Soft-proof images

Soft-proofing is the capability to preview in how onscreen photos appear when printed, and optimize them for a particular output device. Soft-proofing in the Lightroom lets you evaluate how images appear when printed, and adjust them so that you can reduce surprising tone and color shifts.

  1. With an image open in the Develop module, select the Soft Proofing box in the toolbar.

    The preview background turns white, a Proof Preview label appears in the upper-right corner of the preview area, and the Soft Proofing panel opens.

    Soft-proofing options in the Develop module
  2. Use the options in the Soft Proofing panel to see if your colors are in gamut, or range, for your display or output device.

    Show/Hide Monitor Gamut Warning 
    Colors that are outside your display’s color capabilities appear blue in the image preview area.

    Show/Hide Destination Gamut Warning 
    Colors that are outside your printer’s rendering capabilities appear red in the image preview area.
    Note: Colors that are outside the gamut of both the monitor and destination device appear pink in the image preview area.

    Profile
    A profile is a mathematical description of a device’s color space. By default, the Lightroom Develop module displays images using your monitor profile. You can simulate a different output color space by choosing it from the Profile menu.

    Intent
    The rendering intent determines how colors are converted from one color space to another.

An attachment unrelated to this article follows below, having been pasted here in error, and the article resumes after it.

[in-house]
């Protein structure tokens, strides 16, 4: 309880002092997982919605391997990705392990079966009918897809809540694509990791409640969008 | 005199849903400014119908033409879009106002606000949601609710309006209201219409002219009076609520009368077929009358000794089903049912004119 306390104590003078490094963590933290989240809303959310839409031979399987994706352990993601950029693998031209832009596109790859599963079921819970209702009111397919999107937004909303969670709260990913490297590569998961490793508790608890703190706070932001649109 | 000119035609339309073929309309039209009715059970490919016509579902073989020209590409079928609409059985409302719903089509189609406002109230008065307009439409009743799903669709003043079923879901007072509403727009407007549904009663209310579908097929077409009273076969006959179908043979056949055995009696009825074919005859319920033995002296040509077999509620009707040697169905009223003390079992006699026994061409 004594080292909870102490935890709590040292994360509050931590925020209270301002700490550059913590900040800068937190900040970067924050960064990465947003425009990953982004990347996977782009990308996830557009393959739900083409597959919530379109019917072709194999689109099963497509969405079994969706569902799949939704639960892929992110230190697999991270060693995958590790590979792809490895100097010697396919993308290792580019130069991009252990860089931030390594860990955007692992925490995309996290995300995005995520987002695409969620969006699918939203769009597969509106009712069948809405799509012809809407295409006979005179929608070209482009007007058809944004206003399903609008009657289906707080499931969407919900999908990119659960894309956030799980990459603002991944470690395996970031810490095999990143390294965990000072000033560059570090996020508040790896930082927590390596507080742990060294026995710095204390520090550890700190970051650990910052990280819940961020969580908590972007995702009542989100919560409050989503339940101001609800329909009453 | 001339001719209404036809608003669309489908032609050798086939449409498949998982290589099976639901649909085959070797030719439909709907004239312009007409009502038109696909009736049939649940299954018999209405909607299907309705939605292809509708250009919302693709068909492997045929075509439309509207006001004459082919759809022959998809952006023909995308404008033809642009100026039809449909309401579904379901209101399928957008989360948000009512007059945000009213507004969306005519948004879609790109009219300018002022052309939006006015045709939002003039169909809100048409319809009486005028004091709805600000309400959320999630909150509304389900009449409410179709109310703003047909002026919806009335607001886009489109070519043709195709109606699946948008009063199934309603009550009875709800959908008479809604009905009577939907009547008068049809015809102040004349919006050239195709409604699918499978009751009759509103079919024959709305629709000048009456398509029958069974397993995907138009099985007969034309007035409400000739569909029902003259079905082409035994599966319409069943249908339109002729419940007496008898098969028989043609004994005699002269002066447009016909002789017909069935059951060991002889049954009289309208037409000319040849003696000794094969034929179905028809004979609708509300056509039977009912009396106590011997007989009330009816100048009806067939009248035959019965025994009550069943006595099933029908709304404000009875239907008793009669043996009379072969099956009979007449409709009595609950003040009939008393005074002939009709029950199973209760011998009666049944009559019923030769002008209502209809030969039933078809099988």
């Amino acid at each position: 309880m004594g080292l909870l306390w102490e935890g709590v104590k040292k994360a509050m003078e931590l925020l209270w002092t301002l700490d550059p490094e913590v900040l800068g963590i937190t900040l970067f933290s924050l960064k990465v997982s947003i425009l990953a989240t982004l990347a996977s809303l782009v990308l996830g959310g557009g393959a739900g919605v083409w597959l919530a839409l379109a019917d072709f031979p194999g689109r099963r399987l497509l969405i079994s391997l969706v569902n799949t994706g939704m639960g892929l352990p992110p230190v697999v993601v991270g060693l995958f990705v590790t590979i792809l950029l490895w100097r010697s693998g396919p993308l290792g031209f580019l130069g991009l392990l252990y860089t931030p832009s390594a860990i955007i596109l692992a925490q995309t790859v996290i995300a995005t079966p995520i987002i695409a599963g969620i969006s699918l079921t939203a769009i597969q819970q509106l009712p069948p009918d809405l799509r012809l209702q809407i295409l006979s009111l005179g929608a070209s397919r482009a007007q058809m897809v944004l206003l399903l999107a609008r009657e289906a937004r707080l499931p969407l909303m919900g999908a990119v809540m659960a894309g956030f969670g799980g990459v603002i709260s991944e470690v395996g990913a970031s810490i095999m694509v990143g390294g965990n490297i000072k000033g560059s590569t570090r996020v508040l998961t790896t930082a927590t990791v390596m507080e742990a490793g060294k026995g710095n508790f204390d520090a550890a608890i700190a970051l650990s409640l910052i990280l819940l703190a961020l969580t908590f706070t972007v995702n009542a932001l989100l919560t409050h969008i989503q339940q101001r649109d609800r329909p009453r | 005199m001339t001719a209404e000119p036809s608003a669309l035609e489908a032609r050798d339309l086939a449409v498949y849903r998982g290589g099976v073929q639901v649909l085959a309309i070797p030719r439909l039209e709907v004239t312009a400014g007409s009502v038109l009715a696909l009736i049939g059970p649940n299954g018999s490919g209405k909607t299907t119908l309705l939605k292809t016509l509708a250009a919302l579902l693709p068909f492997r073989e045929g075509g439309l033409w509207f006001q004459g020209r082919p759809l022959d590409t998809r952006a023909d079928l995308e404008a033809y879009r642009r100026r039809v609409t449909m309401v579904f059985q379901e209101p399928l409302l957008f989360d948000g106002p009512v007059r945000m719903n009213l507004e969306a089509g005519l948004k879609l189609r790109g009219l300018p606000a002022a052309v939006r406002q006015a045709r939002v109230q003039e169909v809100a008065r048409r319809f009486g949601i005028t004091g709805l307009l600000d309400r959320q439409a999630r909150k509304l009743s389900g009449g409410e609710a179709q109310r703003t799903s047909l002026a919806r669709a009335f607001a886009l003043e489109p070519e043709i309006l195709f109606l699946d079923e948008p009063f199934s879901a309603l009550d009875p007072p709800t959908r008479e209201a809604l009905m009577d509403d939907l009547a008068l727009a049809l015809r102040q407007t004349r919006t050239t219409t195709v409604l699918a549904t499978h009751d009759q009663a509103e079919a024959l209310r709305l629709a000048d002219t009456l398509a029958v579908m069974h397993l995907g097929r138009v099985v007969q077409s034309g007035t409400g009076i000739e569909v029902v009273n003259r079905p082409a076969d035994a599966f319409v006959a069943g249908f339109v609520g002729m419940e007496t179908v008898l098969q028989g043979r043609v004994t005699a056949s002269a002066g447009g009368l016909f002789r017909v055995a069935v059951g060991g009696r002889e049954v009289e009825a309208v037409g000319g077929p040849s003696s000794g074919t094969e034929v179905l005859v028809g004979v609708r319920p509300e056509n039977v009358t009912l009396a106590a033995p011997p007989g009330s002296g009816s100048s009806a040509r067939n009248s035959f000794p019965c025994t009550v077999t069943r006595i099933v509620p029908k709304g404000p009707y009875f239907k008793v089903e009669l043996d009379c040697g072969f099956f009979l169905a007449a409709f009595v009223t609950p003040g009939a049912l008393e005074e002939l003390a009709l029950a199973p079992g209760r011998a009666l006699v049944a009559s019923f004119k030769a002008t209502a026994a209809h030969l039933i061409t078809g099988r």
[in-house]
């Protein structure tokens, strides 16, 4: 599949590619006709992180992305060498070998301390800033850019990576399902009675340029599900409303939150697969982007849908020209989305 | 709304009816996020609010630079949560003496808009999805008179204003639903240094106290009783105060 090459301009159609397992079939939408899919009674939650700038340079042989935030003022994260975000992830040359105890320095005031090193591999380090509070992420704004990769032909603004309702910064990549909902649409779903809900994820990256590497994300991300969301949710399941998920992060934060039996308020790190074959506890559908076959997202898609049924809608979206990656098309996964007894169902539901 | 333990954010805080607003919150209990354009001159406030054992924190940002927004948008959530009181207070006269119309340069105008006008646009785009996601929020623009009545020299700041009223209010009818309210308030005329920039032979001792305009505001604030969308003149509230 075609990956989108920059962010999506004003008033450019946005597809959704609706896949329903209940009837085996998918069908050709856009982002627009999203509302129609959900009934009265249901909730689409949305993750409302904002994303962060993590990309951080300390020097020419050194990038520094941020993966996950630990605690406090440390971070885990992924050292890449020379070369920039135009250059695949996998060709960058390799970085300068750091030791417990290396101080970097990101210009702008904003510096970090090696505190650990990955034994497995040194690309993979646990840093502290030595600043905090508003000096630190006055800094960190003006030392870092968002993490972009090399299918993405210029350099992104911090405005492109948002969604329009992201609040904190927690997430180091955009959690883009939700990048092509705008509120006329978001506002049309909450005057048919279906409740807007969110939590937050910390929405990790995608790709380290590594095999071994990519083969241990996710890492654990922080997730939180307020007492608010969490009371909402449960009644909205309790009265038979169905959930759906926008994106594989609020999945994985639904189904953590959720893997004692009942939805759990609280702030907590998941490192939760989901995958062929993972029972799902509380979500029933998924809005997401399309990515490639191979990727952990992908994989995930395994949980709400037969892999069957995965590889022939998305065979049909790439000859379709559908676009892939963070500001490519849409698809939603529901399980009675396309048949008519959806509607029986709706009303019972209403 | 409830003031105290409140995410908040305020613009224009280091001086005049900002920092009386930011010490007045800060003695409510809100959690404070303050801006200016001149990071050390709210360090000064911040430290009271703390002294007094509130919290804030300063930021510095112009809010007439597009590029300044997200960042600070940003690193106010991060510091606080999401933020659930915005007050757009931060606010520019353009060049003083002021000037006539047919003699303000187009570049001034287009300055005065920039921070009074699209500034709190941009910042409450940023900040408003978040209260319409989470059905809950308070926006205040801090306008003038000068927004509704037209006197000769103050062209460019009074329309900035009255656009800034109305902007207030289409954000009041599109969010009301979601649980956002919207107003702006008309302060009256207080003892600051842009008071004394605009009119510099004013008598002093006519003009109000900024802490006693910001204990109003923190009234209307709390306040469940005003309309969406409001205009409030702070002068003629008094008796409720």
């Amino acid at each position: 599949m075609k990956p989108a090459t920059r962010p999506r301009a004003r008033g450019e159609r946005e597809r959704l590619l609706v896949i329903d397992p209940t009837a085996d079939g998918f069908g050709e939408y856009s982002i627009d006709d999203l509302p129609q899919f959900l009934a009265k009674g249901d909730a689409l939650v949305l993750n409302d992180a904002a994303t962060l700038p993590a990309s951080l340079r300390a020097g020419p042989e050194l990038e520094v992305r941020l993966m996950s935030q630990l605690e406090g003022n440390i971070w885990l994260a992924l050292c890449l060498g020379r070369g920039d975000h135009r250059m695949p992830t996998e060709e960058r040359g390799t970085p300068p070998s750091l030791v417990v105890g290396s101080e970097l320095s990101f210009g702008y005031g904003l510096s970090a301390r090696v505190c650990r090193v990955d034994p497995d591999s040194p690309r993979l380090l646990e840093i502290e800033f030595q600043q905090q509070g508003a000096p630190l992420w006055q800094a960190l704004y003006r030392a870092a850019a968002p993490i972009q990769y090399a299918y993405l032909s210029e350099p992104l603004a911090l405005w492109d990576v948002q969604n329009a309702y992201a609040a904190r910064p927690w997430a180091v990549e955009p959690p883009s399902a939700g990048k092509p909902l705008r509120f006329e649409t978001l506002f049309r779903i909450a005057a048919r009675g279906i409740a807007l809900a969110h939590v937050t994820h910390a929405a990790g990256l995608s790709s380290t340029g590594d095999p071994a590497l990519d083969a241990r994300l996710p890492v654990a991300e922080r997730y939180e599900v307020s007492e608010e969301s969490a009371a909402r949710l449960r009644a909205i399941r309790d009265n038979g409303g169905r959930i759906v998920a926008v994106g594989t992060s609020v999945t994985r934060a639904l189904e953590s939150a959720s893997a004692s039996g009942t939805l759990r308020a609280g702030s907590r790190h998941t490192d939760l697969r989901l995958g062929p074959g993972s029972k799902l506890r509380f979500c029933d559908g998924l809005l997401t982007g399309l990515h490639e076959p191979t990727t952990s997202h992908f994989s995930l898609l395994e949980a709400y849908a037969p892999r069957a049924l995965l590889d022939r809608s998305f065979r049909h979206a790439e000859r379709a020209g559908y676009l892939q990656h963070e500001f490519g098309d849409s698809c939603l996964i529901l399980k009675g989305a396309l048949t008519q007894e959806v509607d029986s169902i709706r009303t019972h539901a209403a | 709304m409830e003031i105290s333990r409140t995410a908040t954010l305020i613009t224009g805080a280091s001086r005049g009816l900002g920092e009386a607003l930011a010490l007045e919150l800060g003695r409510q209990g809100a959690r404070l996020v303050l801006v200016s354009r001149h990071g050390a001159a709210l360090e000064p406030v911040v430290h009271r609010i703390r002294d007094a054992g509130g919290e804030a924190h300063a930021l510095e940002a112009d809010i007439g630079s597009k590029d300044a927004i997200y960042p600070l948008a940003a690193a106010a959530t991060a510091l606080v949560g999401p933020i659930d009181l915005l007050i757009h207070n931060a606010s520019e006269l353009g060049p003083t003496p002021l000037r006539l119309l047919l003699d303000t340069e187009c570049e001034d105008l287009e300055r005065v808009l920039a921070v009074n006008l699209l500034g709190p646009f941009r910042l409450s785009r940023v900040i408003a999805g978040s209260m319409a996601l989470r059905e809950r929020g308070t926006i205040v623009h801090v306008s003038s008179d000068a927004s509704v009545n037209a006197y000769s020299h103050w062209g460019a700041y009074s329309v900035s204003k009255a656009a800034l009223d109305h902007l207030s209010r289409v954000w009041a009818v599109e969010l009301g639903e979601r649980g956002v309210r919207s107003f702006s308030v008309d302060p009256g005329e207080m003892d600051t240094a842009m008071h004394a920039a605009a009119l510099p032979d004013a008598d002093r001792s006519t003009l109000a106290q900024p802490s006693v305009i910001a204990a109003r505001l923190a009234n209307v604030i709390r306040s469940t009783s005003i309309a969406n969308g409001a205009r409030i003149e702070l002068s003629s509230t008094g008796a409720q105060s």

Perceptual aims to preserve the visual relationship between colors so they are perceived as natural to the human eye, even though the color values may change. Perceptual is suitable for images with lots of saturated, out-of-gamut colors.

    Relative compares the extreme highlight of the source color space to that of the destination color space and shifts all colors accordingly. Out-of-gamut colors shift to the closest reproducible colors in the destination space. Relative preserves more of the original colors in an image than Perceptual.

    Simulate Paper & Ink
    Simulates the dingy white of real paper and the dark gray of real black ink. Not available for all profiles.

  3. To edit your photo to bring it within a desired color space, click Create Proof Copy. Lightroom creates a virtual copy that you can adjust to print as you desire. Then, make your adjustments.

    Note: If you start adjusting photos and forget to click Create Proof Copy, Lightroom asks if you want to create a virtual copy for soft proofing. Click Create Proof Copy to preserve your original image and work on a copy. Click Make This A Proof to edit the original image. Remember that all editing in Lightroom is non-destructive. If you choose to edit the original image, you can still change your mind or undo your changes later.

Adobe recommends

Soft Proofing in Lightroom 4

Julieanne Kost
Learn how Lightroom 4 enables you to soft proof your images and take complete control over a photograph’s color when publishing it to a variety of devices.

Have a tutorial you would like to share?